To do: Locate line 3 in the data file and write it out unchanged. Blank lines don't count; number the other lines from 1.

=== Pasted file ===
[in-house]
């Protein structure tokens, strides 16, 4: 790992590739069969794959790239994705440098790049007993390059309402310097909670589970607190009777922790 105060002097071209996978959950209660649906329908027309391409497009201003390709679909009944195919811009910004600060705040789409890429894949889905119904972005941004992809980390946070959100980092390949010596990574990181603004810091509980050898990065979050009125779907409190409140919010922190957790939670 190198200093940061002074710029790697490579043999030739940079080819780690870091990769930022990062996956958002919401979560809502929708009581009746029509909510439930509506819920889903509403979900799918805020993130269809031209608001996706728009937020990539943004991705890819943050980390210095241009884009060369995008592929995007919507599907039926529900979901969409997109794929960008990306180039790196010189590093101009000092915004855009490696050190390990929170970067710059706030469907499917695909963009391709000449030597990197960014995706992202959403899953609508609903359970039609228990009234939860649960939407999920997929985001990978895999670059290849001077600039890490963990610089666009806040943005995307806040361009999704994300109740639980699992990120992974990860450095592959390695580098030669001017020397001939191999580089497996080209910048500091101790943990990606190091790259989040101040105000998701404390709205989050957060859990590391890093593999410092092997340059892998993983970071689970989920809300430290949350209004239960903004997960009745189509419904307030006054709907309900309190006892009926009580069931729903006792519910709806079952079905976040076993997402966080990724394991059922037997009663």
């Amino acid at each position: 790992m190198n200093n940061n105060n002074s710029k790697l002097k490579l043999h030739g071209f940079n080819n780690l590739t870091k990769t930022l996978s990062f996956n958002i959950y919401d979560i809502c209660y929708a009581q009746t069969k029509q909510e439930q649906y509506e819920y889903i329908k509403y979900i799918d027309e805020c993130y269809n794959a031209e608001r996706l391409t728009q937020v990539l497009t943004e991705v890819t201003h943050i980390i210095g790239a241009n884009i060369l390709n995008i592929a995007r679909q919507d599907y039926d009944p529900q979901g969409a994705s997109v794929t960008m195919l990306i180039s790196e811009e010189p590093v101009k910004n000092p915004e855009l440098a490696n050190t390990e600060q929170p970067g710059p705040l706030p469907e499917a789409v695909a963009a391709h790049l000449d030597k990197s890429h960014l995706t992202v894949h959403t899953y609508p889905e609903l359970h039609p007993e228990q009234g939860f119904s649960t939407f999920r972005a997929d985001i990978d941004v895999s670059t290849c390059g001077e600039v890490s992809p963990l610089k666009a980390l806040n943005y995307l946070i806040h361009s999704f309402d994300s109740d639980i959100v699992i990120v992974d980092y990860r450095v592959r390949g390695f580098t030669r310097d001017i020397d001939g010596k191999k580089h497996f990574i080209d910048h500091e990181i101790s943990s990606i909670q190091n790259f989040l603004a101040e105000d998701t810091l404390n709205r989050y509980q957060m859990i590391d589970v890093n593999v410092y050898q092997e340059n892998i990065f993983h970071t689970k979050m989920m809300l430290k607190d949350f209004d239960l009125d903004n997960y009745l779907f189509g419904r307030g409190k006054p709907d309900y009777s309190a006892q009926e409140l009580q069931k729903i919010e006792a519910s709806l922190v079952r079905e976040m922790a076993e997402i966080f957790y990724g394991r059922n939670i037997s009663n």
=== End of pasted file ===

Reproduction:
């Amino acid at each position: 790992m190198n200093n940061n105060n002074s710029k790697l002097k490579l043999h030739g071209f940079n080819n780690l590739t870091k990769t930022l996978s990062f996956n958002i959950y919401d979560i809502c209660y929708a009581q009746t069969k029509q909510e439930q649906y509506e819920y889903i329908k509403y979900i799918d027309e805020c993130y269809n794959a031209e608001r996706l391409t728009q937020v990539l497009t943004e991705v890819t201003h943050i980390i210095g790239a241009n884009i060369l390709n995008i592929a995007r679909q919507d599907y039926d009944p529900q979901g969409a994705s997109v794929t960008m195919l990306i180039s790196e811009e010189p590093v101009k910004n000092p915004e855009l440098a490696n050190t390990e600060q929170p970067g710059p705040l706030p469907e499917a789409v695909a963009a391709h790049l000449d030597k990197s890429h960014l995706t992202v894949h959403t899953y609508p889905e609903l359970h039609p007993e228990q009234g939860f119904s649960t939407f999920r972005a997929d985001i990978d941004v895999s670059t290849c390059g001077e600039v890490s992809p963990l610089k666009a980390l806040n943005y995307l946070i806040h361009s999704f309402d994300s109740d639980i959100v699992i990120v992974d980092y990860r450095v592959r390949g390695f580098t030669r310097d001017i020397d001939g010596k191999k580089h497996f990574i080209d910048h500091e990181i101790s943990s990606i909670q190091n790259f989040l603004a101040e105000d998701t810091l404390n709205r989050y509980q957060m859990i590391d589970v890093n593999v410092y050898q092997e340059n892998i990065f993983h970071t689970k979050m989920m809300l430290k607190d949350f209004d239960l009125d903004n997960y009745l779907f189509g419904r307030g409190k006054p709907d309900y009777s309190a006892q009926e409140l009580q069931k729903i919010e006792a519910s709806l922190v079952r079905e976040m922790a076993e997402i966080f957790y990724g394991r059922n939670i037997s009663n």